1. Welcome to SportsJournalists.com, a friendly forum for discussing all things sports and journalism.

    Your voice is missing! You will need to register for a free account to get access to the following site features:
    • Reply to discussions and create your own threads.
    • Access to private conversations with other members.
    • Fewer ads.

    We hope to see you as a part of our community soon!

Lede in Esquire: Pushing the bounds of "nonfiction"?

Discussion in 'Journalism topics only' started by Pulitzer Wannabe, Jul 14, 2008.

  1. For the most part, David Vann's story on Northern Illinois University shooter Steven Kazmierczak is a brilliant combination of investigative and narrative journalism. But I'm troubled by portions of the lede, which seem to describe, in detail, what went in in Kazmierczak's room as he prepared to gun down his fellow students.

    Some excerpts:

    "He sits on the end of his bed in a broken-down Travelodge. Smokes a Newport. ... Across his lap, a Remington 12-gauge shotgun, the barrel sawed off. His hands on it, one on the stock, one on the barrel. He can't sit still, though. Always fidgeting."

    "He picks up the Glock, checks the clip. Makes sure it's full. Checks it again. Checks it again. Threes have always spoken to him, shown him what to do. Three pistols. Three shells in the shotgun."

    "Sets the pistol down. Picks up the next, and the next, checks each clip three times. Checks the extra clips. A bullet is so small, so heavy for its size. Turns his right forearm up a bit, pushes up the sleeve, looks at his tattoo again. A $700 reminder in black and red."

    "Checks himself in the mirror, walks to the door, then has to go back to check again, just to make sure. Always checking."

    I don't understand how he can know any of this, considering Kazmierczak was alone and didn't talk to another human being before turning the gun on himself.
  2. SF_Express

    SF_Express Active Member

    Extension of literary journalism, but even though I'm not sure about anything in this word business these days, I think it's OK.
  3. Beaker

    Beaker Active Member

    I'd echo buck's statements. I'm guessing he got a good deal of information that allowed him to set up the scene, but yeah, I completely understand the skepticism.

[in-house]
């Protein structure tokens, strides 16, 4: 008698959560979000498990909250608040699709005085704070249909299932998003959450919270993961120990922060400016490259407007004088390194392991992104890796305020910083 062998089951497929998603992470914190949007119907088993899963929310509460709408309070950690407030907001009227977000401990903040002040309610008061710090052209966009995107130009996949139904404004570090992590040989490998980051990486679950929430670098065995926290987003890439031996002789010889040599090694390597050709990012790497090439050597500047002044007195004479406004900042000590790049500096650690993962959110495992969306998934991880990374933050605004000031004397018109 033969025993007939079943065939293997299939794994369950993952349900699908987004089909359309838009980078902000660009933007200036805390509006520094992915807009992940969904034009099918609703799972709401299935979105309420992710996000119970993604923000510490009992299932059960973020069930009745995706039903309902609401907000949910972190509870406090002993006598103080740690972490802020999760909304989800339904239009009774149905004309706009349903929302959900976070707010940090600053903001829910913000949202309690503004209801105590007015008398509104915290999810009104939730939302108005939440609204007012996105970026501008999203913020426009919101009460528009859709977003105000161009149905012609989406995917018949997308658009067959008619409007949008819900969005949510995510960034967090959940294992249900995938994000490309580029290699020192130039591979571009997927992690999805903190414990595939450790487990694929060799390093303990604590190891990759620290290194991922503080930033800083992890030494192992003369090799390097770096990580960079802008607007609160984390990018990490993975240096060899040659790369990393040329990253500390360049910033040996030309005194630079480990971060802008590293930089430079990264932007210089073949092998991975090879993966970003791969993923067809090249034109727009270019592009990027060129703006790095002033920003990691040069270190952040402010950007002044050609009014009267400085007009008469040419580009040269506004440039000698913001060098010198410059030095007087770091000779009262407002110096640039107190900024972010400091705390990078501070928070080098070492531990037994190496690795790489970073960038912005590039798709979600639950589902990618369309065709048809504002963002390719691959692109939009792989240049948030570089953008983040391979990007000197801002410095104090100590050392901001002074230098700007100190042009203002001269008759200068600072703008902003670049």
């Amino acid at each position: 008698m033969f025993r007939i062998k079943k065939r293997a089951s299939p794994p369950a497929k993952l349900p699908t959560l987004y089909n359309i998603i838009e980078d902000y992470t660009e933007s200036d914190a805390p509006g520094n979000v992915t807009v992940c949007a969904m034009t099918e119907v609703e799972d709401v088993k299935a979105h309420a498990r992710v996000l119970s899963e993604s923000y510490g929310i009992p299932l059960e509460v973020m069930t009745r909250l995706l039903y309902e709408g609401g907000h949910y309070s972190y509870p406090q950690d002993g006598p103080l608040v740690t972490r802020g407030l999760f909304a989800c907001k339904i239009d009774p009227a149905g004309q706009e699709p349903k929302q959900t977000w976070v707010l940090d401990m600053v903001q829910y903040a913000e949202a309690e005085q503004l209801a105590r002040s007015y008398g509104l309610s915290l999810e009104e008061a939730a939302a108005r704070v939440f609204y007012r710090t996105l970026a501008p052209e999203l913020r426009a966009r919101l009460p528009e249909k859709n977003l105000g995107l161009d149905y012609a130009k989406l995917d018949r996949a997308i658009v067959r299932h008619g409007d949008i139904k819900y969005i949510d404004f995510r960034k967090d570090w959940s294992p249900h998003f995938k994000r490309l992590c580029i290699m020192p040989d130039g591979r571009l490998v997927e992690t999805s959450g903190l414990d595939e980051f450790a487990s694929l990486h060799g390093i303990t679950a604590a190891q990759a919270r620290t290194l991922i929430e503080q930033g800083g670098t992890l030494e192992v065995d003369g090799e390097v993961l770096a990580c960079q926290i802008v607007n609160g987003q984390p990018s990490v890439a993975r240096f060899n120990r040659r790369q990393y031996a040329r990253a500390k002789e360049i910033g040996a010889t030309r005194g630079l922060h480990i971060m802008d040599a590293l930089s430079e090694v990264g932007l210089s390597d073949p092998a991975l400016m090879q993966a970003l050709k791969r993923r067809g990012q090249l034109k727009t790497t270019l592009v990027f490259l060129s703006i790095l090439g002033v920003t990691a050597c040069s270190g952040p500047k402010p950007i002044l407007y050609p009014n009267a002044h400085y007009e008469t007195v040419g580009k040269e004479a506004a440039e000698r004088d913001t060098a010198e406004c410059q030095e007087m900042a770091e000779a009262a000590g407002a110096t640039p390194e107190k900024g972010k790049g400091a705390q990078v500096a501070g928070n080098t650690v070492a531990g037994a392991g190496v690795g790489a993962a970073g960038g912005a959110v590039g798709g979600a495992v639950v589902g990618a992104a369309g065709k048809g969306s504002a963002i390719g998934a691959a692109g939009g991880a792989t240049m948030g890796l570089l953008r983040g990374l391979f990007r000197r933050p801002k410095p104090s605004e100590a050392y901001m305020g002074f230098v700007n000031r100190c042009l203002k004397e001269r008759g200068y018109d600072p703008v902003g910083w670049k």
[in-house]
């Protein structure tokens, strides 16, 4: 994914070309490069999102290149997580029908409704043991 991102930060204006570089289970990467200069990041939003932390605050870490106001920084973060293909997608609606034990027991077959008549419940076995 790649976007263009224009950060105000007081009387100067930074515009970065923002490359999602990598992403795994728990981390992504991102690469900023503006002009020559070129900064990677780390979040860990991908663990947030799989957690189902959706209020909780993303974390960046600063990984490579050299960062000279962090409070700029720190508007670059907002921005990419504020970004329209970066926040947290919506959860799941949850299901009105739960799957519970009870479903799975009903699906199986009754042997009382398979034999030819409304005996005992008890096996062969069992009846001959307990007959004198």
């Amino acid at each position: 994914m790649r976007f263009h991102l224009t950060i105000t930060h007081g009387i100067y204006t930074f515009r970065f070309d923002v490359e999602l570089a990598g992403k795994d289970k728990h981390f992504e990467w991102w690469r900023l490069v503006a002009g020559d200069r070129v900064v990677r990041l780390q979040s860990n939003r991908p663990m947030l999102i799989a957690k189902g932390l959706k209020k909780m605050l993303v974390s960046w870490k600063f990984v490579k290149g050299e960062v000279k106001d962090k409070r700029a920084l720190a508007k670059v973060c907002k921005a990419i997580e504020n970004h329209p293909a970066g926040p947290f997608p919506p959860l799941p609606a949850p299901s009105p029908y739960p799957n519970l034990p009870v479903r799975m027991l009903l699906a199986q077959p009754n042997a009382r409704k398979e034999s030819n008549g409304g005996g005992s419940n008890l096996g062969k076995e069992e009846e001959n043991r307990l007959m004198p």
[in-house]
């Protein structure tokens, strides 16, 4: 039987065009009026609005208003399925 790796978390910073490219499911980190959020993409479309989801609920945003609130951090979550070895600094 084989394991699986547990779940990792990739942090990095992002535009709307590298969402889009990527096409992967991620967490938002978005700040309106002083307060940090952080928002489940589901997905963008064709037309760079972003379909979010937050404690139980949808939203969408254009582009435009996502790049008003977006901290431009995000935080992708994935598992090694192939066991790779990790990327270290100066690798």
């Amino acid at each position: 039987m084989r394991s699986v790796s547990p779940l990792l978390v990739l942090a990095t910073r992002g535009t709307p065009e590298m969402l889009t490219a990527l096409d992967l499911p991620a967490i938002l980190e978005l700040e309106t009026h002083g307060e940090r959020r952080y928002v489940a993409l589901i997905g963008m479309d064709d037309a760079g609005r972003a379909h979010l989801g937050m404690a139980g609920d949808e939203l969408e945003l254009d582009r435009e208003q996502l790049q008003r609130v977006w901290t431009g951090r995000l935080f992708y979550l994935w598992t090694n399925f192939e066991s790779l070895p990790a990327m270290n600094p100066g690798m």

4. Songbird

    Songbird Well-Known Member

    i don't know, mitch albom got ripped pretty good for not being at that final four game. do we know that the killer did all these things? journalistic deduction based on interviews? not sure i can buy that.
  5. SF_Express

    SF_Express Active Member

    Completely different stories. One was a "live" news column that set a scene that obviously didn't happen.

    Nobody's going to think the recreation is from his actually being there. And let's face it -- unlike the Michigan State deal, there's never going to be anything that happens to dramatically disprove that the scene that leads the magazine article took place.
  6. Yeah ... I don't like it. I don't think you can just make up action for your lede, without marking it as such ("... he likely lit a cigarette, may have kept one hand on the barrel one on the trigger, as he was wont to do. Probably checked his tattoo in the mirror, another of his mannerisms.")
  7. Songbird

    Songbird Well-Known Member

    the shooting happened. we don't know if one thing in the motel room happened as was written for fact. could've taken a better approach.
  8. I'd be curious about the editing process. If I read this lede and I'm an editor, I red flag it. Especially since David Vann, to start with, is largely a fiction writer from what I can tell.

    And this isn't me being a newspaper fuddy duddy who wants everything to be who, what, where, when, why presented in the inverted pyramid. Jones, for one, said that he didn't put anything in his Iraq story unless he had it cold. I've read others say the same - Susan Orlean, Tom French, etc., etc.
  9. Songbird

    Songbird Well-Known Member

    kind of spoiled on jones. too bad he didn't get to write it.
  10. Understand that the rest of the piece seems to be down cold - lots of interviewing, apparently a review of 1,500 pages of leaked documents, etc., etc. But the lede seems to be made up out of whole cloth, or at least a "dramatization" of a scene that NOBODY witnessed. Which works for the Steven Kazmierczak movie, but not the Steven Kazmierczak magazine piece.
  11. Songbird

    Songbird Well-Known Member

    i guess. but if you can't buy into the lede, how much of the rest do you believe?

    i'll read it tomorrow and check back here.
  12. Agree with PW,
    I think the lede is a total trip into fiction-land.
    There is no way the writer knew what was going on in the room before the shooting. No amount of interviews is going to deliver that nugget.
    Maybe this is legit in magazine writing - maybe Jones can answer that - but it is a newspaper no-no.

    This is worse than Albom. He fudged being at a sporting event (and was ripped). The writer here, described the actions of a deranged killer prior to his spree. For all we know the killer could have gotten pissed off a episode of Matlock and went off the deep. This is a bigger sin in my book.
    I don't like the literary leap one bit.

    I would love to know the reasoning behind it.
Draft saved Draft deleted

Share This Page